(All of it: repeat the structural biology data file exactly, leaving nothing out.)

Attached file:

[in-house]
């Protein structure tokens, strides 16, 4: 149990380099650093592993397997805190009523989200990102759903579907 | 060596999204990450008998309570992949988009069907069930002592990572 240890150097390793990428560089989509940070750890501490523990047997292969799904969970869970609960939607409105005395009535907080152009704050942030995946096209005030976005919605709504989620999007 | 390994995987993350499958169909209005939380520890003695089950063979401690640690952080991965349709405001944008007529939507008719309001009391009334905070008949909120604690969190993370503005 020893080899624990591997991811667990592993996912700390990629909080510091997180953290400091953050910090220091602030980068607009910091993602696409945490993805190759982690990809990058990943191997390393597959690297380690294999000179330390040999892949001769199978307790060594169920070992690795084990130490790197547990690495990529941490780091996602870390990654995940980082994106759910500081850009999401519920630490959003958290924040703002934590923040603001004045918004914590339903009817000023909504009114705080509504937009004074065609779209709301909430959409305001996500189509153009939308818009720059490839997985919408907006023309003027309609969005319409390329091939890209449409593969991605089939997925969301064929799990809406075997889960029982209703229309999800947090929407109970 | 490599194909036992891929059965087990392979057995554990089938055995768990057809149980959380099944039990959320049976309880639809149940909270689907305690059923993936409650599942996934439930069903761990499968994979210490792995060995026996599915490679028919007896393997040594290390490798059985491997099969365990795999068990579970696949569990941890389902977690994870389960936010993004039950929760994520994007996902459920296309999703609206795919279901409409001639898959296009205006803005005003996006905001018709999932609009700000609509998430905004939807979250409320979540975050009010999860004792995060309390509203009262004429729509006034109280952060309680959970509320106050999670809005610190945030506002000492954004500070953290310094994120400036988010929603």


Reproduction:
[in-house]
């Protein structure tokens, strides 16, 4: 149990380099650093592993397997805190009523989200990102759903579907 | 060596999204990450008998309570992949988009069907069930002592990572 240890150097390793990428560089989509940070750890501490523990047997292969799904969970869970609960939607409105005395009535907080152009704050942030995946096209005030976005919605709504989620999007 | 390994995987993350499958169909209005939380520890003695089950063979401690640690952080991965349709405001944008007529939507008719309001009391009334905070008949909120604690969190993370503005 020893080899624990591997991811667990592993996912700390990629909080510091997180953290400091953050910090220091602030980068607009910091993602696409945490993805190759982690990809990058990943191997390393597959690297380690294999000179330390040999892949001769199978307790060594169920070992690795084990130490790197547990690495990529941490780091996602870390990654995940980082994106759910500081850009999401519920630490959003958290924040703002934590923040603001004045918004914590339903009817000023909504009114705080509504937009004074065609779209709301909430959409305001996500189509153009939308818009720059490839997985919408907006023309003027309609969005319409390329091939890209449409593969991605089939997925969301064929799990809406075997889960029982209703229309999800947090929407109970 | 490599194909036992891929059965087990392979057995554990089938055995768990057809149980959380099944039990959320049976309880639809149940909270689907305690059923993936409650599942996934439930069903761990499968994979210490792995060995026996599915490679028919007896393997040594290390490798059985491997099969365990795999068990579970696949569990941890389902977690994870389960936010993004039950929760994520994007996902459920296309999703609206795919279901409409001639898959296009205006803005005003996006905001018709999932609009700000609509998430905004939807979250409320979540975050009010999860004792995060309390509203009262004429729509006034109280952060309680959970509320106050999670809005610190945030506002000492954004500070953290310094994120400036988010929603």